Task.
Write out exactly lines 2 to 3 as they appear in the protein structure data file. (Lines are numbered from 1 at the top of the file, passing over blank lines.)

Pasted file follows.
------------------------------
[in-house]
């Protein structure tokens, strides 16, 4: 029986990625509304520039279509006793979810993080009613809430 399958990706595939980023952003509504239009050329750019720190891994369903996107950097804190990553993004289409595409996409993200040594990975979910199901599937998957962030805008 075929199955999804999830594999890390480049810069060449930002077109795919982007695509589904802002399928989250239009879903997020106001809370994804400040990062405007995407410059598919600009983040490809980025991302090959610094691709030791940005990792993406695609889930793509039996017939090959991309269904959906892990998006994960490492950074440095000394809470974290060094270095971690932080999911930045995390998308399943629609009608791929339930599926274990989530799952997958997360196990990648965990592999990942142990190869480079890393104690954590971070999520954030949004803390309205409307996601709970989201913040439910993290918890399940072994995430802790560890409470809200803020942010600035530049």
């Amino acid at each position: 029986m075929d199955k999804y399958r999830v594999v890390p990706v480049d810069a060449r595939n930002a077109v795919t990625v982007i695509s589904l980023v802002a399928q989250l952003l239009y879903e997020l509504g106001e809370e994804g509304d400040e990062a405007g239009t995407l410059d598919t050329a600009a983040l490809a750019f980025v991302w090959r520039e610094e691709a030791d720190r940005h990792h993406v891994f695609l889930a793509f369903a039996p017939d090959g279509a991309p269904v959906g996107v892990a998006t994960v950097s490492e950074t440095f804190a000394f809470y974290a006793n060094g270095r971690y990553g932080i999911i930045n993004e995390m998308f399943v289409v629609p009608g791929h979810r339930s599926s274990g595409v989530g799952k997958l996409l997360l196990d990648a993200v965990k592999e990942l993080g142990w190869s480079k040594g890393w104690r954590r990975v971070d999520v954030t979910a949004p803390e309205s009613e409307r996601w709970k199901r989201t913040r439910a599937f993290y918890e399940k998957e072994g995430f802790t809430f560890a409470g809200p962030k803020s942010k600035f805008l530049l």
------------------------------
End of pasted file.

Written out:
């Protein structure tokens, strides 16, 4: 029986990625509304520039279509006793979810993080009613809430 399958990706595939980023952003509504239009050329750019720190891994369903996107950097804190990553993004289409595409996409993200040594990975979910199901599937998957962030805008 075929199955999804999830594999890390480049810069060449930002077109795919982007695509589904802002399928989250239009879903997020106001809370994804400040990062405007995407410059598919600009983040490809980025991302090959610094691709030791940005990792993406695609889930793509039996017939090959991309269904959906892990998006994960490492950074440095000394809470974290060094270095971690932080999911930045995390998308399943629609009608791929339930599926274990989530799952997958997360196990990648965990592999990942142990190869480079890393104690954590971070999520954030949004803390309205409307996601709970989201913040439910993290918890399940072994995430802790560890409470809200803020942010600035530049």
């Amino acid at each position: 029986m075929d199955k999804y399958r999830v594999v890390p990706v480049d810069a060449r595939n930002a077109v795919t990625v982007i695509s589904l980023v802002a399928q989250l952003l239009y879903e997020l509504g106001e809370e994804g509304d400040e990062a405007g239009t995407l410059d598919t050329a600009a983040l490809a750019f980025v991302w090959r520039e610094e691709a030791d720190r940005h990792h993406v891994f695609l889930a793509f369903a039996p017939d090959g279509a991309p269904v959906g996107v892990a998006t994960v950097s490492e950074t440095f804190a000394f809470y974290a006793n060094g270095r971690y990553g932080i999911i930045n993004e995390m998308f399943v289409v629609p009608g791929h979810r339930s599926s274990g595409v989530g799952k997958l996409l997360l196990d990648a993200v965990k592999e990942l993080g142990w190869s480079k040594g890393w104690r954590r990975v971070d999520v954030t979910a949004p803390e309205s009613e409307r996601w709970k199901r989201t913040r439910a599937f993290y918890e399940k998957e072994g995430f802790t809430f560890a409470g809200p962030k803020s942010k600035f805008l530049l």